20 (Or The Art of Juggling)

NHS dog


     Yesterday, I gave myself a gift. Toys R Us didn’t have a juggling it, but I did buy 2 pink and one lime green Swoosh-thingys. That and the You Tube video How to Juggle should be enough to get the Swoosh rolling. Actually, that’s why I bought Swooshes and not balls. So they don’t roll away from me. But I digress.

     Today is February 1st. Today is also the 20th month of my sobriety.

    “Why 10? I tell you why. Because 10 sounds important. 10 is the basis of the decimal system. It’s a psychologically satisfying number.” – King George Carlin

     My 10th month was pretty significant, too. I had just passed the Biology class that was the pre-req I needed to enroll in the Veterinary Technician program at IWCC. The program I later dropped out of. But at the time, just passing that class was the bee’s knees for me (Little did I know that my parents, the one’s funding my school endeavor, saw it merely as an experiment. Not me. I came out with guns blazing ready to tackle that program. Little did I know that my brain was lacking a few bullets).

     A multiple of 10, 20 has a lot of significance too. More than 10, even. I just got a job pushing wheelchairs at the airport for disabled passengers. That job will sustain me while I wait patiently for another position to open up in my chosen profession. I’ve talked to the powers that be and said position will probably open up soon. A very, very good thing.

     My 20 months in sobriety has also taught me many things. Namely, how pandemic the disease of alcoholism is and its devastating effects on so very many people. A friend of mine posted on Facebook recently that one should be kind to everyone because you have no idea what another person is dealing with in their life, let alone your own problems. This has really stuck with me. It is also in keeping with another new endeavor of mine, exploring Buddhism. One of the central tenets of Buddhism is displaying loving kindness and having compassion for all beings. If my life in the ¾ house has taught me one thing, is that every guy that has come across the doorstep, along with their families, friends, co-workers, even the guy who has to tolerate anyone’s potentially foul mood at the gas stations, is effected by addiction.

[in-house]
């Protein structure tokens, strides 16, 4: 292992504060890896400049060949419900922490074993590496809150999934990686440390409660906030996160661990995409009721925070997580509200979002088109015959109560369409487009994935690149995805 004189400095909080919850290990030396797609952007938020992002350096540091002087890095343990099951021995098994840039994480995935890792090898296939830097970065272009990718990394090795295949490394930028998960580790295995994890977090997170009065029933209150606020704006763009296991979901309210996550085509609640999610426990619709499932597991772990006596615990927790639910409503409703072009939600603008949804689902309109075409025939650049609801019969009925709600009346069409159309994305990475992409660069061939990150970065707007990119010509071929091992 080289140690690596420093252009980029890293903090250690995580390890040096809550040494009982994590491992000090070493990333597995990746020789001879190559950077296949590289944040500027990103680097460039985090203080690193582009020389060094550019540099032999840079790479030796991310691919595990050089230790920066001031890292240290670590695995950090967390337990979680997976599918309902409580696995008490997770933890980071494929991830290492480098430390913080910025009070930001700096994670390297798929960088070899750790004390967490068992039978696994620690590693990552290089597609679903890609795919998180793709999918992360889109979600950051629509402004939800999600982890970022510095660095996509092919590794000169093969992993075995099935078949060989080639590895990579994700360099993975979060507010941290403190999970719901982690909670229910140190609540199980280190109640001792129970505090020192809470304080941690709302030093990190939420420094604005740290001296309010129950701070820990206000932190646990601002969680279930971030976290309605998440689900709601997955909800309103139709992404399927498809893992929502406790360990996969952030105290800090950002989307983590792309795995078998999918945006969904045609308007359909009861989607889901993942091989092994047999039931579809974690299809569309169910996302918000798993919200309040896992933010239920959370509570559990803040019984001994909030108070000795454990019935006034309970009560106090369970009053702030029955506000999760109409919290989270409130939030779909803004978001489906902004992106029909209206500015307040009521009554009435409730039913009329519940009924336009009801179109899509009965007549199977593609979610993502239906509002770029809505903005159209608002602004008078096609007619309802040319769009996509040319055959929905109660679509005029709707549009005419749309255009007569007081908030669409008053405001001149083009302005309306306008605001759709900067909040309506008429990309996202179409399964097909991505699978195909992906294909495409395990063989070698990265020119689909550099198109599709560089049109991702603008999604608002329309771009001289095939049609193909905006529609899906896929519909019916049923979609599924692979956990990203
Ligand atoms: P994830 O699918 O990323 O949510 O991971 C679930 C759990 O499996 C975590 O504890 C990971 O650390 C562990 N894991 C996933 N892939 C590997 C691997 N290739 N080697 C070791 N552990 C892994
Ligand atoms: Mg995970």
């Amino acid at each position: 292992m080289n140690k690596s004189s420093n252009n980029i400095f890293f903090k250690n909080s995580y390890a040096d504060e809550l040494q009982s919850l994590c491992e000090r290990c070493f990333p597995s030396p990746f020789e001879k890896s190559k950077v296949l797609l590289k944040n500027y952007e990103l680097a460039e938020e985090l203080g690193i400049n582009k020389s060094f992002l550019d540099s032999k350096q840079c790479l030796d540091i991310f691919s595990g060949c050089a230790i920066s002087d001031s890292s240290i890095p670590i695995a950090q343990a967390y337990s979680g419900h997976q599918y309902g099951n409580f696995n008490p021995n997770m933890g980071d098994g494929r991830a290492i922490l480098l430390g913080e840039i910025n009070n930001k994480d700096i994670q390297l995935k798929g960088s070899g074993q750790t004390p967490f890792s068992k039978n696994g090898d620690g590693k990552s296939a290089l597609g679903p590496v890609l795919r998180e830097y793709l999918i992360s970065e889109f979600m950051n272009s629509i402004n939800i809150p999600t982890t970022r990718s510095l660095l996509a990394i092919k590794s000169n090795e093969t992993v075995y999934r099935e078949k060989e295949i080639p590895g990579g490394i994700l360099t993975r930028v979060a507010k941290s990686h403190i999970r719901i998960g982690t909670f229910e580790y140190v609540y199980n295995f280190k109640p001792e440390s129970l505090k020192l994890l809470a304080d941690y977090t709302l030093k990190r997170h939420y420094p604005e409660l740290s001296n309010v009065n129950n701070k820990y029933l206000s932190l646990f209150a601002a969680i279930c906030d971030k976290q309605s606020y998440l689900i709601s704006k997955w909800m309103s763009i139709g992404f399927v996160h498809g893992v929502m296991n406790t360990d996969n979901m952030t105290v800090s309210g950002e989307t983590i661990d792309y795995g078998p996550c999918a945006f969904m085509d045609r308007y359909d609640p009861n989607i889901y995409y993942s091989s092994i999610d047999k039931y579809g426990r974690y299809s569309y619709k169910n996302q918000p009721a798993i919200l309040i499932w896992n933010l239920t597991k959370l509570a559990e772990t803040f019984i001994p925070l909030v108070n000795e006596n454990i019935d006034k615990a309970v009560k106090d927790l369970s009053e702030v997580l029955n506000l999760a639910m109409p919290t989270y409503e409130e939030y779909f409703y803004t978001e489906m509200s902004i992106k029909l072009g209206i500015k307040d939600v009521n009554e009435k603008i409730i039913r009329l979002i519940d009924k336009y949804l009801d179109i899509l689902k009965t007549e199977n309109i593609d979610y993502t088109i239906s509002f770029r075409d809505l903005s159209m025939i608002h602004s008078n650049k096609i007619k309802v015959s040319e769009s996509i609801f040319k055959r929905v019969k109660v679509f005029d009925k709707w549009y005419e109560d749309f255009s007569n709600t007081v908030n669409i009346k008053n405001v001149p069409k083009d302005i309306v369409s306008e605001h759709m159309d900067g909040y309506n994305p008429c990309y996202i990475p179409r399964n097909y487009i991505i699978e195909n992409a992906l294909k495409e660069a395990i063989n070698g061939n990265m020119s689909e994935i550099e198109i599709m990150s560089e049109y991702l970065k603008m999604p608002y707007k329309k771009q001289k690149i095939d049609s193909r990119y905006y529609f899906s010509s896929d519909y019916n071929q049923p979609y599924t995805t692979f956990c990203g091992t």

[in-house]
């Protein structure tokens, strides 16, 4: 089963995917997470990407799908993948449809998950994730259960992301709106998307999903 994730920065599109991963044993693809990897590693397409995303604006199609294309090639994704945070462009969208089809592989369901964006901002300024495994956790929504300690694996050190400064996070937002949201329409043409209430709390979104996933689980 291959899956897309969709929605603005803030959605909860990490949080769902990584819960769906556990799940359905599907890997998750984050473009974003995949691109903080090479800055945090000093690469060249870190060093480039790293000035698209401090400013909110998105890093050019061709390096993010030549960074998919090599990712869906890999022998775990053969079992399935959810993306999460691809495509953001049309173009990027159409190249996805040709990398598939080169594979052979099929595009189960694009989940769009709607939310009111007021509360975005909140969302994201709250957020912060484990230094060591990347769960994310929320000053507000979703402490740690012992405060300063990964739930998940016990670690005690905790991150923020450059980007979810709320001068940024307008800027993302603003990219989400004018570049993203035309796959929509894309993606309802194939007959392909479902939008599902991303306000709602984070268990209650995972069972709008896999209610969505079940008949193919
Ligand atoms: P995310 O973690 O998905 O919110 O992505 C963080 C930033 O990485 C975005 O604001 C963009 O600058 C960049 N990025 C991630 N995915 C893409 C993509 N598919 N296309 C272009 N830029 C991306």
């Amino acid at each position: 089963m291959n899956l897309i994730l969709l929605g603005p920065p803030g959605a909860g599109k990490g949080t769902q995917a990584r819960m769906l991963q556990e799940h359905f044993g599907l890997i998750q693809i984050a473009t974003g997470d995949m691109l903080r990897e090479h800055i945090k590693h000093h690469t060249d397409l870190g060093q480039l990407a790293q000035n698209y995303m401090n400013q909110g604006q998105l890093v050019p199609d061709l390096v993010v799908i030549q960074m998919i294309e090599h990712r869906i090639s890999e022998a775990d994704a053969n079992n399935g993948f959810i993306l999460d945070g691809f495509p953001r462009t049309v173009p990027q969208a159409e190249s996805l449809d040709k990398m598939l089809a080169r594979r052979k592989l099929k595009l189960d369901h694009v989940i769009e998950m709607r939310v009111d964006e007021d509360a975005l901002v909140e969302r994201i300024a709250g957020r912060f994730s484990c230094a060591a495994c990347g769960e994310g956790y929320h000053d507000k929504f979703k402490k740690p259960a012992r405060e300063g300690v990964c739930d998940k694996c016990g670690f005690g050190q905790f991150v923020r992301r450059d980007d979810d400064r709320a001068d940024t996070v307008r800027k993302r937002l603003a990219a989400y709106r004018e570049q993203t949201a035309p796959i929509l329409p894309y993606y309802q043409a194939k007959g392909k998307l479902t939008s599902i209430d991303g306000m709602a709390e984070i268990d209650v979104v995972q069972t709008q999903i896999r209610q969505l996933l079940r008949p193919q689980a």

When I write about Him, it’s my mildly schizophrenic way of dealing with that looming part of me ( Looming right now anyway. I’m sure He will shrink, little by little the longer I keep fighting the good fight) that I’ve come to recognize as addiction. What has been truly shocking to me is how many people have come out of the proverbial woodwork to share with me their plight and the plight of their father/mother/friend/brother/lover/you name it. Essentially, that’s why I’ve chosen to be so open about Him, about my alcoholism, about the daily struggle. Not just of not drinking. That’s actually the easy part. But of dealing with life on life’s terms (it took 7 paragraphs for an AA cliché to come out. Not bad. They are, after all, clichés and oft quote sayings for a reason). Writing it down is the best, truest, and really only way I know how to deal with it and doing so honestly, after spending nearly 2 decades as a liar. The fact that I’m able to relate to others my own battle with addiction and then, somehow, give other people the sense that not only are they not alone, but perhaps more importantly a window into the mind of their loved one, that is truly amazing to me. And, for the last 20 months, I’ve had first-hand exposure to the success stories, the tragic reality of the suicides, and all manner of other stories related to the great affliction of addiction and its vast desert of devastation.

     If I have one Achilles heel, it’s my impatience with those who just don’t seem to get it. I’m working on turning that into the compassion I spoke of. It’s an ongoing project, the same way I housemate recently told me that he “just doesn’t have any patience.” This isn’t an insurmountable personality trait we’re dealing with, it’s a hard-fought goal to which everybody has to strive towards to varying degrees. It’s patience that made my family never give up on me. It’s the same patience that I’m employing in own life.

     It’s the patience that’ll get me juggling. Swooshes for now. Maybe by the time 30 gets here I’ll have graduated to torches.

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